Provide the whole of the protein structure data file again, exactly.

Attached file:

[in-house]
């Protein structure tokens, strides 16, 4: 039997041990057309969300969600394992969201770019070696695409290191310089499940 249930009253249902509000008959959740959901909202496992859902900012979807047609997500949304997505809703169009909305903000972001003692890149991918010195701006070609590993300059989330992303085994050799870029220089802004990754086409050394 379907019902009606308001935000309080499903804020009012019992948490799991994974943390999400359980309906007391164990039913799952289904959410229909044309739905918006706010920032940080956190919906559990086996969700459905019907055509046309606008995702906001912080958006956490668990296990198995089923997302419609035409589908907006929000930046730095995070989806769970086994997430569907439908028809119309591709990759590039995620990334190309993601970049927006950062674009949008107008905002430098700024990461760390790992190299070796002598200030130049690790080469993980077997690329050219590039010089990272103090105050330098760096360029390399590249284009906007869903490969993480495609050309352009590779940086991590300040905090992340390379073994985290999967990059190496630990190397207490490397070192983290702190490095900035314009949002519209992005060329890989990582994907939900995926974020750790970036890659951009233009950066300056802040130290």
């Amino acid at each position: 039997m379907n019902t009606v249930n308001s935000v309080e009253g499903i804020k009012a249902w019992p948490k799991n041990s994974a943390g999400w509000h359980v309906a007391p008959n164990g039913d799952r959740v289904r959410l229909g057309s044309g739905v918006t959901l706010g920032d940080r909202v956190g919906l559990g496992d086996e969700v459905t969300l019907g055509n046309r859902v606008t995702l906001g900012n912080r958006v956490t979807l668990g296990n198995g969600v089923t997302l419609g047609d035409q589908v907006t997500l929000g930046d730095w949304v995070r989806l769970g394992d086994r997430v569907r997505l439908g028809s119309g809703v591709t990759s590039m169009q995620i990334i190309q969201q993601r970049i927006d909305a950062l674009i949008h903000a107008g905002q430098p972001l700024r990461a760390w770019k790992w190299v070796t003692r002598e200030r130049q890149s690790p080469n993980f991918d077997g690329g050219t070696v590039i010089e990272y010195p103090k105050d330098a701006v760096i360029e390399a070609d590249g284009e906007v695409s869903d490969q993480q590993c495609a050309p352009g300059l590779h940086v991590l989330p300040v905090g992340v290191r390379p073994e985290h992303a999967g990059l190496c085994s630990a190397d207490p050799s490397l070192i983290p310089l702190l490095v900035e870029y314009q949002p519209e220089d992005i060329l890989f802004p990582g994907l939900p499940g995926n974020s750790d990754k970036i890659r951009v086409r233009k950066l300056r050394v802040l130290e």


[in-house]
């Protein structure tokens, strides 16, 4: 039997041990057309969300969600394992969201770019070696695409290191310089499940 249930009253249902509000008959959740959901909202496992859902900012979807047609997500949304997505809703169009909305903000972001003692890149991918010195701006070609590993300059989330992303085994050799870029220089802004990754086409050394 379907019902009606308001935000309080499903804020009012019992948490799991994974943390999400359980309906007391164990039913799952289904959410229909044309739905918006706010920032940080956190919906559990086996969700459905019907055509046309606008995702906001912080958006956490668990296990198995089923997302419609035409589908907006929000930046730095995070989806769970086994997430569907439908028809119309591709990759590039995620990334190309993601970049927006950062674009949008107008905002430098700024990461760390790992190299070796002598200030130049690790080469993980077997690329050219590039010089990272103090105050330098760096360029390399590249284009906007869903490969993480495609050309352009590779940086991590300040905090992340390379073994985290999967990059190496630990190397207490490397070192983290702190490095900035314009949002519209992005060329890989990582994907939900995926974020750790970036890659951009233009950066300056802040130290």
């Amino acid at each position: 039997m379907n019902t009606v249930n308001s935000v309080e009253g499903i804020k009012a249902w019992p948490k799991n041990s994974a943390g999400w509000h359980v309906a007391p008959n164990g039913d799952r959740v289904r959410l229909g057309s044309g739905v918006t959901l706010g920032d940080r909202v956190g919906l559990g496992d086996e969700v459905t969300l019907g055509n046309r859902v606008t995702l906001g900012n912080r958006v956490t979807l668990g296990n198995g969600v089923t997302l419609g047609d035409q589908v907006t997500l929000g930046d730095w949304v995070r989806l769970g394992d086994r997430v569907r997505l439908g028809s119309g809703v591709t990759s590039m169009q995620i990334i190309q969201q993601r970049i927006d909305a950062l674009i949008h903000a107008g905002q430098p972001l700024r990461a760390w770019k790992w190299v070796t003692r002598e200030r130049q890149s690790p080469n993980f991918d077997g690329g050219t070696v590039i010089e990272y010195p103090k105050d330098a701006v760096i360029e390399a070609d590249g284009e906007v695409s869903d490969q993480q590993c495609a050309p352009g300059l590779h940086v991590l989330p300040v905090g992340v290191r390379p073994e985290h992303a999967g990059l190496c085994s630990a190397d207490p050799s490397l070192i983290p310089l702190l490095v900035e870029y314009q949002p519209e220089d992005i060329l890989f802004p990582g994907l939900p499940g995926n974020s750790d990754k970036i890659r951009v086409r233009k950066l300056r050394v802040l130290e």